Bush romped here, as expected. Sen. Richard C. Shelby (R) easily won a fourth term, beating Wayne Sowell (D). All seven of the state's House members (five are Republicans, two are Democrats) were reelected.
Bush comfortably bested Kerry in Arkansas, where polls showing a close race prompted a burst of campaign ads by both camps and a return to his home state by former president Bill Clinton last weekend to campaign for Kerry. Bush, who won the state in 2000, had 54 percent to Kerry's 45 percent.
At the same time, Sen. Blanche Lincoln (D) cruised to victory over Republican Jim Holt. Arkansas voters also reelected their four representatives and passed a resolution against same-sex marriage.
Bush triumphed, as did the Republican nominee for Senate. Rep. Johnny Isakson trounced Rep. Denise L. Majette (D), 58 percent to 39 percent, to succeed Democrat Zell Miller, who is retiring. The state has long been tilting toward the Republicans, and Miller, a lifelong Democrat, was widely applauded there for endorsing Bush.
In a closely watched House rematch, Rep. Jim Marshall (D) trounced Calder Clay (R). John Barrow (D), an Athens-Clarke County commissioner, narrowly unseated Rep. Max Burns (R).
State Sen. Tom Price (R) was unopposed for Isakson's House seat, and former representative Cynthia McKinney (D) took back the House seat from which Majette ousted her in 2002. Lynne Westmoreland (R) defeated Democrat Silvia Delama to succeed Mac Collins (R), who lost the GOP Senate nomination to Isakson.
The state also voted against same-sex marriages and civil unions.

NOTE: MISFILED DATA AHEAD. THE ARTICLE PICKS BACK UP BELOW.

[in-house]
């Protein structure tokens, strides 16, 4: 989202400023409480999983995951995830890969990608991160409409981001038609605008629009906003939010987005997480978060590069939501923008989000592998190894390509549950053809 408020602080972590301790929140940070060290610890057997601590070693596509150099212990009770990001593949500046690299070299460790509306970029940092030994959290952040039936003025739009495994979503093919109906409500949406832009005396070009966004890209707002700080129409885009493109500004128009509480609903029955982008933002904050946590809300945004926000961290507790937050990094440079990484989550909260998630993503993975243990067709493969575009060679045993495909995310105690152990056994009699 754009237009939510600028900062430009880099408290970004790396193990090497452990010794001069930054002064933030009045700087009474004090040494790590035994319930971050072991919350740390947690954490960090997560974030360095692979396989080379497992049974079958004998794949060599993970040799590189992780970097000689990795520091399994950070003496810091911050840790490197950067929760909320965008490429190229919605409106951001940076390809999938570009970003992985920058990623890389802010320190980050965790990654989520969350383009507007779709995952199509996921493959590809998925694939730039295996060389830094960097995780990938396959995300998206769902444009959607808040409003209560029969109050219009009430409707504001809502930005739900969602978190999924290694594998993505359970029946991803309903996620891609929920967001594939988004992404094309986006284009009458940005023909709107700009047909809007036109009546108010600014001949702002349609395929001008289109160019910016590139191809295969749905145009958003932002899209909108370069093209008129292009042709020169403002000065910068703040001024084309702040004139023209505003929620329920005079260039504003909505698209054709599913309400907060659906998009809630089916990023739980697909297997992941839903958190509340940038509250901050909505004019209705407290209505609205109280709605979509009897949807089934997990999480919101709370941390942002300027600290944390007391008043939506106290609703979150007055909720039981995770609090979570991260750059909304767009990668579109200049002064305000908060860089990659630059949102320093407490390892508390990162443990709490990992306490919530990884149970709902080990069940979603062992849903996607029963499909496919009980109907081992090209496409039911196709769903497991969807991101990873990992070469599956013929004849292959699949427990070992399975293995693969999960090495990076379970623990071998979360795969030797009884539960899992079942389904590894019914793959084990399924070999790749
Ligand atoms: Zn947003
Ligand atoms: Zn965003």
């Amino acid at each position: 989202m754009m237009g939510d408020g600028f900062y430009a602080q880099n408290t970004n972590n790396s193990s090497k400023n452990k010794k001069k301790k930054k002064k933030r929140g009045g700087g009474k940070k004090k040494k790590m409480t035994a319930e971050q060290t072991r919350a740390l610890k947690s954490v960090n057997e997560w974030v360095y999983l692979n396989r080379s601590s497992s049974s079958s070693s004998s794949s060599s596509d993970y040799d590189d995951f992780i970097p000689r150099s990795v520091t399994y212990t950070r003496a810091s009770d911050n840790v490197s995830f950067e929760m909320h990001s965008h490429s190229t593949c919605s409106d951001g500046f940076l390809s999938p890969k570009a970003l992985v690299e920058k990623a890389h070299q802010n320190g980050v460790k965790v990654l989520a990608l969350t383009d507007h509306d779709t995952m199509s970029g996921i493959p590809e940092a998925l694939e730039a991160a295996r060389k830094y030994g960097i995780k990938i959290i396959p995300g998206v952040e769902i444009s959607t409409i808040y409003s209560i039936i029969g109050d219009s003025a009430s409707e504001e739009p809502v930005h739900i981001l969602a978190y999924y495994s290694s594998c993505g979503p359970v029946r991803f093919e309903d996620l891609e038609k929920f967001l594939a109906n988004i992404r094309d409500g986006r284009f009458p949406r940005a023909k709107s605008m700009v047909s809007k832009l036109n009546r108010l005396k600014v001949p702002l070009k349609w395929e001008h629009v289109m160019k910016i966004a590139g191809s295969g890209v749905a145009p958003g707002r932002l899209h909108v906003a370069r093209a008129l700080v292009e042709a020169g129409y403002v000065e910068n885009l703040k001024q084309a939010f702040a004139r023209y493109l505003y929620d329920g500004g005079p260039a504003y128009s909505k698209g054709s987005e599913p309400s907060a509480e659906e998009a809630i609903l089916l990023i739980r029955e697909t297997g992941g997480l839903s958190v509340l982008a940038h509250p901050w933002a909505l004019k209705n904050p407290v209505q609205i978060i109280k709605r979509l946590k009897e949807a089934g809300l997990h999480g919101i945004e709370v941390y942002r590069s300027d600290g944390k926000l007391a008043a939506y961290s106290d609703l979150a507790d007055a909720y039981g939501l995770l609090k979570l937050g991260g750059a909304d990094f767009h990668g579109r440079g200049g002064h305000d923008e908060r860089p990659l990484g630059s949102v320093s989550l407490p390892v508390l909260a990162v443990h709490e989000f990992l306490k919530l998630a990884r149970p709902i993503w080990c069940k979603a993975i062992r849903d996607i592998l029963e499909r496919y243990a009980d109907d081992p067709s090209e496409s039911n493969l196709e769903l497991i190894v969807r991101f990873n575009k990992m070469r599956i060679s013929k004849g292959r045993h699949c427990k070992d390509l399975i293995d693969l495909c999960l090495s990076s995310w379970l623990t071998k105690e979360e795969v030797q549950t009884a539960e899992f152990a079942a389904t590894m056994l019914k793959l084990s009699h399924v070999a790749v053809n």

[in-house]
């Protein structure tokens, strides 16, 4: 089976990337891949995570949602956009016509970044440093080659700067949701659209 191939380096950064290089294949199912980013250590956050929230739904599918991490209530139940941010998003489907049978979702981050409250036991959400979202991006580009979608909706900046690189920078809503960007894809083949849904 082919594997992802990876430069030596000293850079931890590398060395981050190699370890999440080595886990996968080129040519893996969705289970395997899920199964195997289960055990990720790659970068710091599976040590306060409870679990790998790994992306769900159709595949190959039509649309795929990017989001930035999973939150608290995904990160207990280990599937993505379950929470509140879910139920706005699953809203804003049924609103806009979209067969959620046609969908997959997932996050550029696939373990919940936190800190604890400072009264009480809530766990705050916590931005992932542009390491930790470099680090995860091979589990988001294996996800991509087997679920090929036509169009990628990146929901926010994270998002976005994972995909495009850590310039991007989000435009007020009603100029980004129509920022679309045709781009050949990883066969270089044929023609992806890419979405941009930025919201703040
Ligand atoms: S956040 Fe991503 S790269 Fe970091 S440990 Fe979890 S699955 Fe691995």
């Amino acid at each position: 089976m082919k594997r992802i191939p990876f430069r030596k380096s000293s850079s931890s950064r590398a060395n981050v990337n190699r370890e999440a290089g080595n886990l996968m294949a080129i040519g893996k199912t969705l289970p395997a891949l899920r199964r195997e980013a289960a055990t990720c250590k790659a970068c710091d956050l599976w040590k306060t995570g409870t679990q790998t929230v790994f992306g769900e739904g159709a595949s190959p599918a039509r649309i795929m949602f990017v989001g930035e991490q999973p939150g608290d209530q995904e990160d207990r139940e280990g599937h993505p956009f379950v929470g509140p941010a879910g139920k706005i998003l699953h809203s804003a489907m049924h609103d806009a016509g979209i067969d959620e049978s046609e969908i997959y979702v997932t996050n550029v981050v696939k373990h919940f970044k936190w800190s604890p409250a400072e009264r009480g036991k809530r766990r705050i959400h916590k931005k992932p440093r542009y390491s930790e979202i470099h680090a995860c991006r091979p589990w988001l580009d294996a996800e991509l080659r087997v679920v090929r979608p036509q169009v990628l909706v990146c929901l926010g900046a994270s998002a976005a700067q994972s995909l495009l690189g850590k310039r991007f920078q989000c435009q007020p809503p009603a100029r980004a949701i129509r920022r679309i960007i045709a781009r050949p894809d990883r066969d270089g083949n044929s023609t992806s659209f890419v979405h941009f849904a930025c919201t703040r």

The Sunshine State was not the Cliffhanger State this time. After recounts, Bush won Florida by 537 votes in 2000. This time he led by more than 300,000 as ballots were still being counted, topping Kerry 52 percent to 47 percent. And independent Ralph Nader was not a factor, winning just 32,000 votes, or less than half a percent.
Worries about widespread voter-suppression efforts appear not to have materialized. Turnout set a record: More than 7 million people voted this time, compared with the 5.7 million who turned out in 2000.
The squeaker was the race for the Senate seat being vacated by Bob Graham (D), who is retiring: Former housing secretary Mel R. Martinez (R) edged out Betty Castor (D), the former president of the University of South Florida. With Castor's concession yesterday, Martinez becomes the first Cuban American in the Senate.
Martinez resigned from the Bush Cabinet to take on Castor, who tried to cast herself as the logical successor to fellow Democrat Graham, a former Florida governor. Martinez was backed by the Bush White House, the Republican establishment and the president's brother Jeb, Florida's governor.
Floridians also passed ballot initiatives to require that a parent or guardian be notified in advance of a minor's decision to have an abortion, protect the rights of claimants in medical liability lawsuits to receive a large portion of any settlement, and create a Florida minimum wage of $6.15 an hour.
Bush took the Bluegrass State running away, 60 percent to 40 percent. Sen. Jim Bunning (R) narrowly defeated state Sen. Daniel Mongiardo (D), 51 percent to 49 percent. Bunning, a Hall of Fame baseball pitcher, faced allegations that he was mentally unfit for office after comparing Mongiardo to a son of Saddam Hussein, charging that his wife had been attacked by Mongiardo's staffers and breaking several rules in their only televised debate. In the waning days of the campaign, Bunning hawked his conservative credentials and was helped to victory by Bush's strong showing at the top of the ticket.
In the neck-and-neck battle for the House seat vacated by Rep. Ken Lucas (D), former newscaster Nick Clooney (D), the father of actor George Clooney, lost to Geoff Davis (R), a manufacturing consultant, 55 percent to 45 percent. That contest had gained national attention and was one of the country's most expensive House races, largely because celebrities contributed to the Clooney campaign.